Andrey Petukhov, Chairman of the International Advisory Board of the IKBFU, Professor of Utrecht University (Netherlands), in his article "Postcrisis University there is no way back" presents his views on the future of the universities.
Coronavirus pandemic led to an unprecedented world crisis that caused many problems in many aspects of our life. Enterprises were paused if not closed for good. International borders were closed and even the inland travel was temporarily restricted in some countries. Education at universities was also highly affected. Lectures, tutorials, and even examinations were switched to the online mode. It was not easy as most of us were not prepared for such a drastic turn and we, the university teachers, had to adjust to the new reality “on the flight”. The coronavirus crisis did not respect the country borders and problems in the education system appeared on all continents. It is not yet clear how long we have to obey the epidemiological restrictions and whether the second wave of the pandemic comes. When can we come back to the former life? I think it will never happen. The world in general and universities, in particular, will never be as they were before 2020. It sounds very pessimistic but it is not necessarily bad news.
In Russian people often say "нет худа без добра" or "не было бы счастья да несчастье помогло" meaning that bad and good are tightly connected. Similar idioms can be found in English ("a blessing in disguise"), Dutch ("elk nadeel heeft zijn voordeel"), and other languages. Economists say that economics becomes stronger after a crisis because many obsolete techniques are replaced by new and more efficient approaches, which were developed in the crisis time in order to survive. It is now difficult to predict in great detail how the postcrisis university will look like. However, the general trends are becoming visible. Contact education will come back to some extent whenever it will be possible but online technologies will remain. One of the advantages of digital education is the possibility of much easier collaboration between universities. Courses can be taught by professors from different cities. The student group following a course can be much broader geographically. This will allow us to improve the quality and efficiency of teaching. Those universities that adapt faster to the new reality and develop new concepts, will be stronger even if the coronavirus trouble dissolve. It might sound paradoxical but the closure of the international borders will promote internationalization. Because of the crisis, we came to the worldwide web. Now, in order to follow a series of lectures or to participate in a scientific seminar, one does not need to apply for a visa and to spoil your time for a long journey. Since the Internet does not know the borders, one can participate in the international scientific life from home.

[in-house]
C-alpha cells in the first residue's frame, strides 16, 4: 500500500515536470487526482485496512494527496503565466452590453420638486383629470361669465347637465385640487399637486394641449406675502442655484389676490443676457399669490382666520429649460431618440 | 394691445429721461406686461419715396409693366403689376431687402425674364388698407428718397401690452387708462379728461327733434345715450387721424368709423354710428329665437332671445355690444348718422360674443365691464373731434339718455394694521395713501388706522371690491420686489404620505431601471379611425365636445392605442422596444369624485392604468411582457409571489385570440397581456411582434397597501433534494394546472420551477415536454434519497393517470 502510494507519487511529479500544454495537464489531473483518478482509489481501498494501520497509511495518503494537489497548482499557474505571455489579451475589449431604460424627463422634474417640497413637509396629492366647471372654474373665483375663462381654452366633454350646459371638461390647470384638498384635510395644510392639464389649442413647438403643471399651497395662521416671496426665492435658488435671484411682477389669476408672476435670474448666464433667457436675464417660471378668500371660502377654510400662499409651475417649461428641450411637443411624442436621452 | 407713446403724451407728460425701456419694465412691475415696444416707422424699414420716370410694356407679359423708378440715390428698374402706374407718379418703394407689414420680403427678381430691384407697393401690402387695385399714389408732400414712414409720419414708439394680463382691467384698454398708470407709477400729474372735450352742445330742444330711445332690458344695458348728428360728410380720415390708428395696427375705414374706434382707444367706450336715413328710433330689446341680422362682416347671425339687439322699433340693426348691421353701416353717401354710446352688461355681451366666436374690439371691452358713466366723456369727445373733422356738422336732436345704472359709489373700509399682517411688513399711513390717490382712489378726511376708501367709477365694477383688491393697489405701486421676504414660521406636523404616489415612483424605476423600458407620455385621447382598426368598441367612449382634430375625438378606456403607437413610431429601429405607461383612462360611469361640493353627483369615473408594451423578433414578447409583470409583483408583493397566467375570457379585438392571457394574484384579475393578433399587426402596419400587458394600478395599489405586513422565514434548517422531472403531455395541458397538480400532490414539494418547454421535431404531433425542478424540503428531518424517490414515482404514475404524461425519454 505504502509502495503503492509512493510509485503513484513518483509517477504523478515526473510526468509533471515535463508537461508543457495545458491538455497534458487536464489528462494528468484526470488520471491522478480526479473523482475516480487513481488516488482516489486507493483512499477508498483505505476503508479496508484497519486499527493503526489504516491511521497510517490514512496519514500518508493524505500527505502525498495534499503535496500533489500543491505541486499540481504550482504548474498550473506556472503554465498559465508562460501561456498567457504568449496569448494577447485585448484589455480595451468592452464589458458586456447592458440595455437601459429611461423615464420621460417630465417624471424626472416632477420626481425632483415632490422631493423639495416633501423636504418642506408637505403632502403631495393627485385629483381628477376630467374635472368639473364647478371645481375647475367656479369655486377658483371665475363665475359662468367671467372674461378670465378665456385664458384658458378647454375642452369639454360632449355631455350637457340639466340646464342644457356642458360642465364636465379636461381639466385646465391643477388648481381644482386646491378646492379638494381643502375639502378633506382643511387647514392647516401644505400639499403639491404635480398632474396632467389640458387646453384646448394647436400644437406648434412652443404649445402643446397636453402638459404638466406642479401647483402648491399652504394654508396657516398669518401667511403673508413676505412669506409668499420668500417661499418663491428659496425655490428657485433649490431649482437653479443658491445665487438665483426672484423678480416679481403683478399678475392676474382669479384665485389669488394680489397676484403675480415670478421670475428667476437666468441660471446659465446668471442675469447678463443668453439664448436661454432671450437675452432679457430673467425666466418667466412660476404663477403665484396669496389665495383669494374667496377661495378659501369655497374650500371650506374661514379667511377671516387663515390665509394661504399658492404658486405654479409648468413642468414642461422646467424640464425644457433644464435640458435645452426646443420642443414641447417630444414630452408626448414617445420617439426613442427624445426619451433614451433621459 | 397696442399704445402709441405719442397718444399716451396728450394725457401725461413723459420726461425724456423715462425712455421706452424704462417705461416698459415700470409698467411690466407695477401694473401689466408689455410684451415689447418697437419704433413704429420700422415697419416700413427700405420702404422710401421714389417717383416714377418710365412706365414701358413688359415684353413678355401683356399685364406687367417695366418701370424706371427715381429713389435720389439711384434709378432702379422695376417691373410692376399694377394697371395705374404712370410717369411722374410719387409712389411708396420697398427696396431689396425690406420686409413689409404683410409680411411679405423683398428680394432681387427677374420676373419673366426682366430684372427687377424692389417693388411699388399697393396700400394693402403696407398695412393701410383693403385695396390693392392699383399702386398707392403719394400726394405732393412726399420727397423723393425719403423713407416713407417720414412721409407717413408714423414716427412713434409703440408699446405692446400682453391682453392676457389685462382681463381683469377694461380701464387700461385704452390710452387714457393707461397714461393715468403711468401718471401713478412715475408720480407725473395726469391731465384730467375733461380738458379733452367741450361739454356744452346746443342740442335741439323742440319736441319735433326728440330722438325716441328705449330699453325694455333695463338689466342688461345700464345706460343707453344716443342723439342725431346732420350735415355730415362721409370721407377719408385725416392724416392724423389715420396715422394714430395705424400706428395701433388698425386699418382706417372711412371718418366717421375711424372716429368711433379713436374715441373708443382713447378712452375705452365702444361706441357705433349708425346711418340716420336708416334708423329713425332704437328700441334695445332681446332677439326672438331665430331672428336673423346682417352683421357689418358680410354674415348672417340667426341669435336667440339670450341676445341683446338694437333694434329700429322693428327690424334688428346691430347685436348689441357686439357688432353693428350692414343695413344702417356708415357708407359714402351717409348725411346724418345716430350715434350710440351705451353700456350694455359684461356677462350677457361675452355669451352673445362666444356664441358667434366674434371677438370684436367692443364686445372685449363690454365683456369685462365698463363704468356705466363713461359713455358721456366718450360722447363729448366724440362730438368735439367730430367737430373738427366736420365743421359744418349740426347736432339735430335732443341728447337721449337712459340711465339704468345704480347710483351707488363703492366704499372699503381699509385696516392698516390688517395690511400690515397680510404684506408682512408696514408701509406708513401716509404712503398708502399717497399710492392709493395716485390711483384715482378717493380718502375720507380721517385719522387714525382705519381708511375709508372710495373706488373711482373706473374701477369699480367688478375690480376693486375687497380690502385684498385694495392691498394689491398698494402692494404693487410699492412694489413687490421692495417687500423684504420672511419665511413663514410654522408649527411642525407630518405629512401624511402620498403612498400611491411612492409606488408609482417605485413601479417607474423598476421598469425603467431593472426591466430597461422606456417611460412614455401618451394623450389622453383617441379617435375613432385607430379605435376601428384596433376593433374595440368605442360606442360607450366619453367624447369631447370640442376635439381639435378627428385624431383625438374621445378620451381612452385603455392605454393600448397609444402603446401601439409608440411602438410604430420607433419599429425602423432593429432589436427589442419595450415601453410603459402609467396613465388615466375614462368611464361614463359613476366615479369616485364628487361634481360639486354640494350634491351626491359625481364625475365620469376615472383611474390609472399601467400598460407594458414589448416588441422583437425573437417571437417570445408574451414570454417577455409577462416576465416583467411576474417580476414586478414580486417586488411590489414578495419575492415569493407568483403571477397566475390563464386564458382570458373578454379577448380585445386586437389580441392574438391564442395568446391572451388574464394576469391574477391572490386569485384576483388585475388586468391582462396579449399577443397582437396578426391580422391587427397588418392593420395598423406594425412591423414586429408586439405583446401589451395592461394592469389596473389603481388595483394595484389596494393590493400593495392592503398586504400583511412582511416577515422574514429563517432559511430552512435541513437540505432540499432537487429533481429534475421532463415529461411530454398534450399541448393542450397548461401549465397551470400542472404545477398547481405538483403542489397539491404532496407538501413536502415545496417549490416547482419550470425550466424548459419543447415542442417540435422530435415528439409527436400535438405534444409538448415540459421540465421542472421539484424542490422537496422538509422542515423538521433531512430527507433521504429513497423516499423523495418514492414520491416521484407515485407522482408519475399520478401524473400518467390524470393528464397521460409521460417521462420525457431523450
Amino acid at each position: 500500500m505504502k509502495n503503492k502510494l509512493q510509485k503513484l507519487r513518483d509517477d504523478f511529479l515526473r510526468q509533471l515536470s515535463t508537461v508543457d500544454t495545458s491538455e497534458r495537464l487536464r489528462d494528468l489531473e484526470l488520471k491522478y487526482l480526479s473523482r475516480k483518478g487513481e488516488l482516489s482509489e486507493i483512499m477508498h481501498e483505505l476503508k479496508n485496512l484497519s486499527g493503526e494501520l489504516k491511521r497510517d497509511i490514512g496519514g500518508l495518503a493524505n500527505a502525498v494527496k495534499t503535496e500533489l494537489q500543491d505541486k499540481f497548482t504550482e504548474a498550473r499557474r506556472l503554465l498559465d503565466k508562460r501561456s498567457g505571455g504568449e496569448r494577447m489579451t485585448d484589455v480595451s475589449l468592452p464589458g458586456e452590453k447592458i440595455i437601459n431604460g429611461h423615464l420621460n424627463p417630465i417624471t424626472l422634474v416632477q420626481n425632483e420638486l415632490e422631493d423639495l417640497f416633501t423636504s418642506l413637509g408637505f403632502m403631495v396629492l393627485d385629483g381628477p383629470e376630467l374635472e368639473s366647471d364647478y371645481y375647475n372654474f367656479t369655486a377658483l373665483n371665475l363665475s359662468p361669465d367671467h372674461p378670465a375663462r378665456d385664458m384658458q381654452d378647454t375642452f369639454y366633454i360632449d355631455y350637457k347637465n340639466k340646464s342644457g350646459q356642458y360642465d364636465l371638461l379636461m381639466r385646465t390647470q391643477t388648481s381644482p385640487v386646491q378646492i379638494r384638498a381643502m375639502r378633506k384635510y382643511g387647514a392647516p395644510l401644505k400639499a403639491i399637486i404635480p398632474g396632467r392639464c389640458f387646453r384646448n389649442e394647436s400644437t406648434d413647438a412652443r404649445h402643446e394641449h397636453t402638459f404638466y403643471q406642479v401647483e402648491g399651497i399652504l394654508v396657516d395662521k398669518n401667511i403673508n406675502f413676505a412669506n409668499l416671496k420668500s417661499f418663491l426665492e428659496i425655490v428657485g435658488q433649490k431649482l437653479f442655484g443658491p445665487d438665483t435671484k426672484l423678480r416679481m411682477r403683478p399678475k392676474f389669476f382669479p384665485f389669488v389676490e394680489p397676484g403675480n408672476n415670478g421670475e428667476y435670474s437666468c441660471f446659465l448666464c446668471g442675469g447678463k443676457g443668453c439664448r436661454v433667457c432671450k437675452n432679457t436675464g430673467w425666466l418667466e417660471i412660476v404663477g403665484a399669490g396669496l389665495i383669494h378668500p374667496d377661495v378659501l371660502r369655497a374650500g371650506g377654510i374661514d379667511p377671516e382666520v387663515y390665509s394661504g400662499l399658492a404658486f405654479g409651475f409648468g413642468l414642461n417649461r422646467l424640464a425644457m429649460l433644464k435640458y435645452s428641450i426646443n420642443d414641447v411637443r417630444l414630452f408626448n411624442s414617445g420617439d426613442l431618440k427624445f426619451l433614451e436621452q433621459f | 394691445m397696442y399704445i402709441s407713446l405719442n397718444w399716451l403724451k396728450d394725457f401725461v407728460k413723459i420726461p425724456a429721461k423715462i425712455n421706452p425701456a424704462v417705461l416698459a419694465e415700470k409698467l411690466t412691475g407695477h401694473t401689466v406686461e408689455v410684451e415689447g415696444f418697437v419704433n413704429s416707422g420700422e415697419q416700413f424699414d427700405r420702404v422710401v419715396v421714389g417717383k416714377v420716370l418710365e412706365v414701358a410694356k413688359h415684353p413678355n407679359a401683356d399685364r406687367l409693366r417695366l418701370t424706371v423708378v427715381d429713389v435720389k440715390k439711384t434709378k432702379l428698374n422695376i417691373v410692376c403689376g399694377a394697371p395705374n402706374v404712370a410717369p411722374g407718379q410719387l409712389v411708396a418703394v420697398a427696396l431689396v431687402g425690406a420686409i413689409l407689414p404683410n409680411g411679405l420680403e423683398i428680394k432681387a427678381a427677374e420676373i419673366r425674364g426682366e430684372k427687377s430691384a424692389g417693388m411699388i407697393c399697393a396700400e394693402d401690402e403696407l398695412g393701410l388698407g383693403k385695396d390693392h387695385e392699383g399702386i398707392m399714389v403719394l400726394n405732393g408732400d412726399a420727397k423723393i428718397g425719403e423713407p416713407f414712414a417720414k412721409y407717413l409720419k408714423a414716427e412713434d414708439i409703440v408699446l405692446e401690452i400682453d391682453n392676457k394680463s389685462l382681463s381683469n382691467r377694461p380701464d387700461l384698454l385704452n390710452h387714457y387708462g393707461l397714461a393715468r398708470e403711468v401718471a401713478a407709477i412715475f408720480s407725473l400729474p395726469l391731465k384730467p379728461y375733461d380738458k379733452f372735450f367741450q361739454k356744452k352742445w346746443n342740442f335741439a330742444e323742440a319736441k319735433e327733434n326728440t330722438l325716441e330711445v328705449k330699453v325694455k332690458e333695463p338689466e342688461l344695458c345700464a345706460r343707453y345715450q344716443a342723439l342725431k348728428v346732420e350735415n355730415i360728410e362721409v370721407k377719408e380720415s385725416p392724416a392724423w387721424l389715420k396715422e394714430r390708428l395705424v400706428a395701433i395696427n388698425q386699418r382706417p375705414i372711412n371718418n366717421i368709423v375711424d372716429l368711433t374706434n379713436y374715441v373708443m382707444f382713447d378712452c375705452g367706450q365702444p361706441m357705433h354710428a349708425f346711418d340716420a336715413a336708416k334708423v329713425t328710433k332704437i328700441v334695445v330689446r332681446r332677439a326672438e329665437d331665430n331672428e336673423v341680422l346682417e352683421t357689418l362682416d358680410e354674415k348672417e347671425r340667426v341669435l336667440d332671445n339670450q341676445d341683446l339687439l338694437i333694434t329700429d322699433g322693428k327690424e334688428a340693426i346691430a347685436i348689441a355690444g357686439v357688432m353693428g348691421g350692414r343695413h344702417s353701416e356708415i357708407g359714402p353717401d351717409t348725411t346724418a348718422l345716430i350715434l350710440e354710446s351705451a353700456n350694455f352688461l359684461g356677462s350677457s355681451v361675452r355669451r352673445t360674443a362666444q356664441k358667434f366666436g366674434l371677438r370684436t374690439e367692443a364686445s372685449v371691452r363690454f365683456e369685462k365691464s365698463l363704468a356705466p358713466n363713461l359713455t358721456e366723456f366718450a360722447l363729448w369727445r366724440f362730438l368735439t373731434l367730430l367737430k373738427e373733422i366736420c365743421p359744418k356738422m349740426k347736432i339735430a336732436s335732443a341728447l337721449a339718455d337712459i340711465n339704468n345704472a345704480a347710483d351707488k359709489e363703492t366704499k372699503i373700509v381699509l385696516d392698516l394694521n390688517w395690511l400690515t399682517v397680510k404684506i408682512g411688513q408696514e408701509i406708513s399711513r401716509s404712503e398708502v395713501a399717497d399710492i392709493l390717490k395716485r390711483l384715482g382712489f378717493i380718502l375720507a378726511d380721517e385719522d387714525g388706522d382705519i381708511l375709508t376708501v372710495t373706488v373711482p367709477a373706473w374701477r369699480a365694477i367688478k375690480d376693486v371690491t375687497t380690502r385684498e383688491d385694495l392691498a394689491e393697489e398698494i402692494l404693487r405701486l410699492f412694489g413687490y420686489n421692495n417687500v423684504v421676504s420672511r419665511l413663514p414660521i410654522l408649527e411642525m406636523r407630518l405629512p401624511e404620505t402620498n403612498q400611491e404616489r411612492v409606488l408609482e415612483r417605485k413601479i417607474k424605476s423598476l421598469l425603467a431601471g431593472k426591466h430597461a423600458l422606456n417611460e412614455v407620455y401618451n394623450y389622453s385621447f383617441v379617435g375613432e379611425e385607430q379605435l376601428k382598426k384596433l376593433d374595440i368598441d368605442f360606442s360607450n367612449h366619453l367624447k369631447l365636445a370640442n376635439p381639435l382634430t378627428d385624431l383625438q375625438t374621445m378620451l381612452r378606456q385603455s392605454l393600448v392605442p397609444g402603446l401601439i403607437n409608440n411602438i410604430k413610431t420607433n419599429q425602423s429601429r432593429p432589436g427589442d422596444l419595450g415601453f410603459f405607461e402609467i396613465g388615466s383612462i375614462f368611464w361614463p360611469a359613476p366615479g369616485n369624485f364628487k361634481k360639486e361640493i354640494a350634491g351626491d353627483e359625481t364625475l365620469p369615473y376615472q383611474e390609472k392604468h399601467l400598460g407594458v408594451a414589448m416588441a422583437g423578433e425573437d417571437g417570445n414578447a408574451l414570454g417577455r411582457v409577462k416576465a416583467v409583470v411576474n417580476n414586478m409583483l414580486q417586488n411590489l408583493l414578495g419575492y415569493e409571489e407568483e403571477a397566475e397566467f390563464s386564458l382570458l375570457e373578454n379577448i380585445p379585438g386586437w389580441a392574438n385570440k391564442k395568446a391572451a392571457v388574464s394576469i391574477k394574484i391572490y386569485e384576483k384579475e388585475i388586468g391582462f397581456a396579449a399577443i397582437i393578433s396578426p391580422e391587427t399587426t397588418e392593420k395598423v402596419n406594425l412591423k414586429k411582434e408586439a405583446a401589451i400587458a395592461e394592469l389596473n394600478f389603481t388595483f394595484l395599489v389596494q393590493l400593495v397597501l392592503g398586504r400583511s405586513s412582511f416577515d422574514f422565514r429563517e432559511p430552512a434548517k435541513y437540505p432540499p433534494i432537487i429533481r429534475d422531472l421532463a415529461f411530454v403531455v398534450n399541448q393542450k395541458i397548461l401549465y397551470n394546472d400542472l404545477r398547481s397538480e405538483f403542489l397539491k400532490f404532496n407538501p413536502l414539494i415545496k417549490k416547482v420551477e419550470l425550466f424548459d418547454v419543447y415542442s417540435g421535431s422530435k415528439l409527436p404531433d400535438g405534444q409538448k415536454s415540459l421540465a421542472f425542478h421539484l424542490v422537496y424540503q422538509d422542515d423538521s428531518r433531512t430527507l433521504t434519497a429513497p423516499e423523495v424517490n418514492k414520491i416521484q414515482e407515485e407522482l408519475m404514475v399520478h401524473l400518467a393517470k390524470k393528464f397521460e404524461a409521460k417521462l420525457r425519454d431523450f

By the way, I would like to invite all of you to visit my colloquium, which I shall give at the European Synchrotron ESRF in Grenoble. My lecture “Nanoparticle Self-Assembly under Synchrotron Light” will be in English and will be open to anyone interested in the topic. It will take place on Friday, July 3 at 14:00. In the lecture, I shall briefly discuss the concepts of nanomaterials and soft matter as well as what role the self-assembly plays. I shall present several examples of our studies of the self-assembly of nanoparticles using synchrotron radiation. In the end, we shall talk about the new horizons of our research, which are opened by the recent upgrade of the Grenoble synchrotron.
Figure. Schematic cartoons of A: 1D assemblies of hematite microcubes constrained by competing for shape- and dipole-induced anisotropies; B: 2D lattice of PbSe nanocubes on a liquid surface; C: self-assembly of isotropic colloidal spheres in cylindrical confinement into various structures.
These three images were selected for the covers of prestigious scientific journals Soft Matter (A), Nature Materials (B), and Angewandte Chemie (C).